Friday, June 17, 2011

Spaghetti with Artichokes Hearts and Tomatoes

Here we go, more FANTASTIC pasta from the Pioneer Woman.  I absolutely love these recipes.  These are incredibly easy and so impressive and creative.  The photos are awesome and make it easy to prepare the dish.    My 3 yr. old ATE IT UP!!!!  That makes me so happy.

Spaghetti and Artichoke Hearts and Tomato Goodness

This is such an easy throw-together dinner, I’m almost embarrassed to share it with you. It’s made almost entirely of pantry items and can be adapted according to whatever ingredients you have on hand. There’s no meat in it, though. So have some grilled chicken or steak on hand if you reside with wolves.
This happens to be a tomato-cream based sauce, which has been my favorite pasta sauce on earth for the past 20 years. It’s the best of both worlds: tangy but creamy; tomato-y but decadent. I love it forever.

Grab an onion and some garlic.

Smash three or four garlic cloves with the blade of a knife or a heavy can…

Then chop ‘em up nice and fine.

Dice up half the onion by peeling it and making vertical slices, then rotating it 90 degrees and slicing again.
Here’s my very advanced, multi-step, hugely complicated tutorial: How to Chop an Onion

Meanwhile, boil some pasta. This is thin spaghetti, which, in my opinion, is the only kind of spaghetti.
Fat, thick spaghetti = yuck.
But ironically: Bucatini = YUM!
I realize my life makes very little sense.

In a large skillet over medium heat, drizzle a couple of tablespoons of olive oil.

Add an equal amount of butter.
Butter + Olive Oil = TruLuv4evR

Throw in the onion and garlic…

And cook for a couple of minutes.

Now, here’s where the pantry really kicks into gear: crack open a can of whole or quartered artichoke hearts. And note: don’t get the hearts that have been marinated in oil and spices; you just want the plain ones. Drain them and add them to the skillet, and allow them to cook for a couple of minutes.
If you use whole hearts: before you add them to the pan, lightly squeeze each heart over the sink. This’ll get rid of a lot of the watery solution that’s trapped in between the leaves and let the good stuff come in.
You must trust Pioneer Woman.

After a couple of minutes, dump in a can of diced tomatoes.
I generally prefer whole tomatoes, but in simple pasta dishes like this one, the diced ones just cooperate better.

Shake and stir it around, then let it cook for 8 to 10 minutes, stirring (or shaking pan) occasionally. Add salt and freshly ground pepper to taste.

And while we have a few minutes, I’d like to say that I think artichokes are one of the real treats of this fertile earth of ours. Ever cook a whole artichoke, make a dipping sauce of mayonnaise, lemon, and herbs, and dig in like a wild person?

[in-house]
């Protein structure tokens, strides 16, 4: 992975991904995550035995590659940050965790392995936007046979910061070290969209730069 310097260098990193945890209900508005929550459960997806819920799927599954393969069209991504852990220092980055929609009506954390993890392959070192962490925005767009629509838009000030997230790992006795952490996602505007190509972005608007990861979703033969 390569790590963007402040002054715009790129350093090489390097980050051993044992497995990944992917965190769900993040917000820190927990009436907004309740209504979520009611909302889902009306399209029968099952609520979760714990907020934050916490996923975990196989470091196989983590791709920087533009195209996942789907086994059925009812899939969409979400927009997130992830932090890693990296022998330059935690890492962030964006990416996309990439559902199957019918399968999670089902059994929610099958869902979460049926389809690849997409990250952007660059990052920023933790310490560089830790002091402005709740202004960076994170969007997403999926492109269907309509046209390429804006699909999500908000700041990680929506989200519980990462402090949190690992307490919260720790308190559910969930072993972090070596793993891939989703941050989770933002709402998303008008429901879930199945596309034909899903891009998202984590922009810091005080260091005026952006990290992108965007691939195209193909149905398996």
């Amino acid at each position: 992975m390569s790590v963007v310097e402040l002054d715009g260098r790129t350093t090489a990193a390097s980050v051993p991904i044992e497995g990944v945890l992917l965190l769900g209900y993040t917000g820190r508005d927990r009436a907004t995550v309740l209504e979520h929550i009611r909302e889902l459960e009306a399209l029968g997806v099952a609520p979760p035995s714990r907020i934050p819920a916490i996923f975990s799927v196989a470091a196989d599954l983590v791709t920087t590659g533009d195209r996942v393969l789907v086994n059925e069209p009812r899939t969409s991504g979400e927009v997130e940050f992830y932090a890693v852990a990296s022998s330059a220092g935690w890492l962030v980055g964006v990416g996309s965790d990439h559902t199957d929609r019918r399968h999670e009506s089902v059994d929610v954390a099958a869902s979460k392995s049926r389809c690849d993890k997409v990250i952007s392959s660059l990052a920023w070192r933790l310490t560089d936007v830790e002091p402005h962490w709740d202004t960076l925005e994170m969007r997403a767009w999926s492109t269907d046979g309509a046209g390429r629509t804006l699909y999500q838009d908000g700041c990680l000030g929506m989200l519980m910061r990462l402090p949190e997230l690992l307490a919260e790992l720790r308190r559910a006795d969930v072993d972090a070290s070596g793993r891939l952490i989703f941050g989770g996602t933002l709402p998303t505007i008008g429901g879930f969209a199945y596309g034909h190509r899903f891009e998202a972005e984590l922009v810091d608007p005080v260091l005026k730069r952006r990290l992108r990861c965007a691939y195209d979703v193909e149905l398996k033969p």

Try it sometime. It’s a real experience.
Okay, now that the artichokes and tomatoes have cooked, it’s time to reduce the heat to low. It’s also time to get really, really serious and make peace with yourself.




Stir and shake it around to combine the tomatoes with the cream…and watch the magic unfold.

Oh my. Few things make me happier than this.

Okay—this is just a weird little suggestion that’s totally optional. In honor of the season we’re in, sprinkle in some…ground nutmeg! It’s not overpowering—promise. Just adds a slightly unique flavor to the dish.

Next, drizzle in 1/2 cup low sodium chicken broth. Stir it together, then allow the sauce to cook and thicken for another couple of minutes. Add more broth to get it to the consistency you want, check the seasonings, then turn off the heat.

Add drained spaghetti to a large bowl, drizzle with olive oil, and sprinkle a cup of Parmesan cheese over the top.

Pour on every drop of the hot sauce.

Grab whatever herbs you have on hand. I had chives, but if I’d had parsley and basil, I would have chopped them up, too.

Throw the herbs over the top.

Toss the whole thing gently with tongs. You want to get all the pasta coated, and all the Parmesan distributed.

Mmmmm. Delicious! The sauce shouldn’t be overly thick or overly thin; if it seems to get too thick, you can drizzle in a few spoonfuls of hot chicken broth to thin things up a bit.

I’m always doing this. I can’t help it.
Pasta has always made me do things I shouldn’t do.
Serve with crusty french bread and a dipping sauce of oil and balsamic vinegar. Pour yourself a glass of white wine. Put your feet up on the table; read the newspaper while you eat. It’s Wednesday night, for Pete’s sake—live a little.

Recipe: Spaghetti with Artichoke Hearts and Tomatoes

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  • 2 Tablespoons Olive Oil
  • 2 Tablespoons Butter
  • 3 cloves Garlic, Minced
  • ½ whole Medium Onion, Finely Diced
  • 1 can Artichoke Hearts (14.5 Oz. Quartered Or Whole) Drained
  • 1 can Diced Tomatoes With Juice (14.5 Oz.)
  • 1 cup Heavy Cream
  • ½ cups Chicken Broth (More As Needed)
  • ½ teaspoons Nutmeg
  • Salt And Pepper, to taste
  • 1 pound Thin Spaghetti
  • 1 cup Parmesan Cheese, Freshly Grated
  • 2 Tablespoons Fresh Chives (or Other Herbs) Chopped

Preparation Instructions

Cook spaghetti till al dente. Drain and set aside.
Melt olive oil and butter in a large skillet over medium heat. Add onions and garlic and saute for 2 to 3 minutes.
Add artichoke hearts and tomatoes. Stir and cook for 8 to 10 minutes. Reduce heat to low. Stir in cream and chicken broth. Add salt and pepper to taste (do not undersalt!) Cook over low heat until heated through, then turn off heat.
Place drained pasta in a large bowl. Sprinkle with 1 cup Parmesan. Pour sauce over the top. Add chives. Toss lightly to combine and coat; add a tiny bit of reserved pasta water if sauce seems too thick.

*Recipe and Photos are from Ree Drummond, The Pioneer Woman.  
AND IT IS Delicious!!!!!!  
Bon Appetit!  

"Je suis reconnaissant pour mes bénédictions."
 "I am thankful for my blessings."